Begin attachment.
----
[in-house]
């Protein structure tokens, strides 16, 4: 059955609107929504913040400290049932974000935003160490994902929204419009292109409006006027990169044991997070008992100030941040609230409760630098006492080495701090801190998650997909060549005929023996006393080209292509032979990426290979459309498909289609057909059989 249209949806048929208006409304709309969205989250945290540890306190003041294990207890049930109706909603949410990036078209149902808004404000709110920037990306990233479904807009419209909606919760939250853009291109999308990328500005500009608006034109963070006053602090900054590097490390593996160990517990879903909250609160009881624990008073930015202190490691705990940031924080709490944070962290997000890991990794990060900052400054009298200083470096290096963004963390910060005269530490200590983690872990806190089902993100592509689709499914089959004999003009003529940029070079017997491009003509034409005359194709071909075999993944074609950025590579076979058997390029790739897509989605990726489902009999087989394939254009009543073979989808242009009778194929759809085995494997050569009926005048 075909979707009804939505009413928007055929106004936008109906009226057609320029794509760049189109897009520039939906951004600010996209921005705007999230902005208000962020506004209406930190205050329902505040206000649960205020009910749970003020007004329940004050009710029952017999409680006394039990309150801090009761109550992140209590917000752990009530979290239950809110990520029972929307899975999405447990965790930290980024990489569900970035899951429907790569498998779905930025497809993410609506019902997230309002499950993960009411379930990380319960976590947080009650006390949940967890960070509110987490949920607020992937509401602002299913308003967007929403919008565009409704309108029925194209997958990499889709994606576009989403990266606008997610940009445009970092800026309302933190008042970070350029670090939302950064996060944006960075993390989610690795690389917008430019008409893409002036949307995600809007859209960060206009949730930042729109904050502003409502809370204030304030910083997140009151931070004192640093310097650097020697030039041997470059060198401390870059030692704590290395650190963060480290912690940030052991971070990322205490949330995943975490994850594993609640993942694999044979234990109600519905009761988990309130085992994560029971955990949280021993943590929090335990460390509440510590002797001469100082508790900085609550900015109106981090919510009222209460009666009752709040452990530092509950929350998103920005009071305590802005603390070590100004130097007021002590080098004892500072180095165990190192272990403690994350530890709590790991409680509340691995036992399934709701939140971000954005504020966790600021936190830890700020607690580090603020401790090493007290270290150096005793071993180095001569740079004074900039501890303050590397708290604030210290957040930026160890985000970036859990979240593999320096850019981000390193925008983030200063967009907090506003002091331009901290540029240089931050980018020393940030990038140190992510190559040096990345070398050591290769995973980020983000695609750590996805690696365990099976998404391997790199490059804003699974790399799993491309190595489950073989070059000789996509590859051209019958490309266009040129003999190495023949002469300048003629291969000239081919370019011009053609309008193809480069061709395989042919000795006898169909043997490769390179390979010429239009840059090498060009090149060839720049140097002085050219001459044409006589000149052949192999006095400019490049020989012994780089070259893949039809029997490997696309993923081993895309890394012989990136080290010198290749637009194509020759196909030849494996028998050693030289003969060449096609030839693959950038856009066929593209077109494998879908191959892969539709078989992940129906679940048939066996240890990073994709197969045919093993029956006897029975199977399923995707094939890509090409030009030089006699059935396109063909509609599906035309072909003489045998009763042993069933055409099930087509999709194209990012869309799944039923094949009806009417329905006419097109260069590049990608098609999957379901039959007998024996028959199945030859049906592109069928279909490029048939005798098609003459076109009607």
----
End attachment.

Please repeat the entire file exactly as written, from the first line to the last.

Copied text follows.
[in-house]
């Protein structure tokens, strides 16, 4: 059955609107929504913040400290049932974000935003160490994902929204419009292109409006006027990169044991997070008992100030941040609230409760630098006492080495701090801190998650997909060549005929023996006393080209292509032979990426290979459309498909289609057909059989 249209949806048929208006409304709309969205989250945290540890306190003041294990207890049930109706909603949410990036078209149902808004404000709110920037990306990233479904807009419209909606919760939250853009291109999308990328500005500009608006034109963070006053602090900054590097490390593996160990517990879903909250609160009881624990008073930015202190490691705990940031924080709490944070962290997000890991990794990060900052400054009298200083470096290096963004963390910060005269530490200590983690872990806190089902993100592509689709499914089959004999003009003529940029070079017997491009003509034409005359194709071909075999993944074609950025590579076979058997390029790739897509989605990726489902009999087989394939254009009543073979989808242009009778194929759809085995494997050569009926005048 075909979707009804939505009413928007055929106004936008109906009226057609320029794509760049189109897009520039939906951004600010996209921005705007999230902005208000962020506004209406930190205050329902505040206000649960205020009910749970003020007004329940004050009710029952017999409680006394039990309150801090009761109550992140209590917000752990009530979290239950809110990520029972929307899975999405447990965790930290980024990489569900970035899951429907790569498998779905930025497809993410609506019902997230309002499950993960009411379930990380319960976590947080009650006390949940967890960070509110987490949920607020992937509401602002299913308003967007929403919008565009409704309108029925194209997958990499889709994606576009989403990266606008997610940009445009970092800026309302933190008042970070350029670090939302950064996060944006960075993390989610690795690389917008430019008409893409002036949307995600809007859209960060206009949730930042729109904050502003409502809370204030304030910083997140009151931070004192640093310097650097020697030039041997470059060198401390870059030692704590290395650190963060480290912690940030052991971070990322205490949330995943975490994850594993609640993942694999044979234990109600519905009761988990309130085992994560029971955990949280021993943590929090335990460390509440510590002797001469100082508790900085609550900015109106981090919510009222209460009666009752709040452990530092509950929350998103920005009071305590802005603390070590100004130097007021002590080098004892500072180095165990190192272990403690994350530890709590790991409680509340691995036992399934709701939140971000954005504020966790600021936190830890700020607690580090603020401790090493007290270290150096005793071993180095001569740079004074900039501890303050590397708290604030210290957040930026160890985000970036859990979240593999320096850019981000390193925008983030200063967009907090506003002091331009901290540029240089931050980018020393940030990038140190992510190559040096990345070398050591290769995973980020983000695609750590996805690696365990099976998404391997790199490059804003699974790399799993491309190595489950073989070059000789996509590859051209019958490309266009040129003999190495023949002469300048003629291969000239081919370019011009053609309008193809480069061709395989042919000795006898169909043997490769390179390979010429239009840059090498060009090149060839720049140097002085050219001459044409006589000149052949192999006095400019490049020989012994780089070259893949039809029997490997696309993923081993895309890394012989990136080290010198290749637009194509020759196909030849494996028998050693030289003969060449096609030839693959950038856009066929593209077109494998879908191959892969539709078989992940129906679940048939066996240890990073994709197969045919093993029956006897029975199977399923995707094939890509090409030009030089006699059935396109063909509609599906035309072909003489045998009763042993069933055409099930087509999709194209990012869309799944039923094949009806009417329905006419097109260069590049990608098609999957379901039959007998024996028959199945030859049906592109069928279909490029048939005798098609003459076109009607």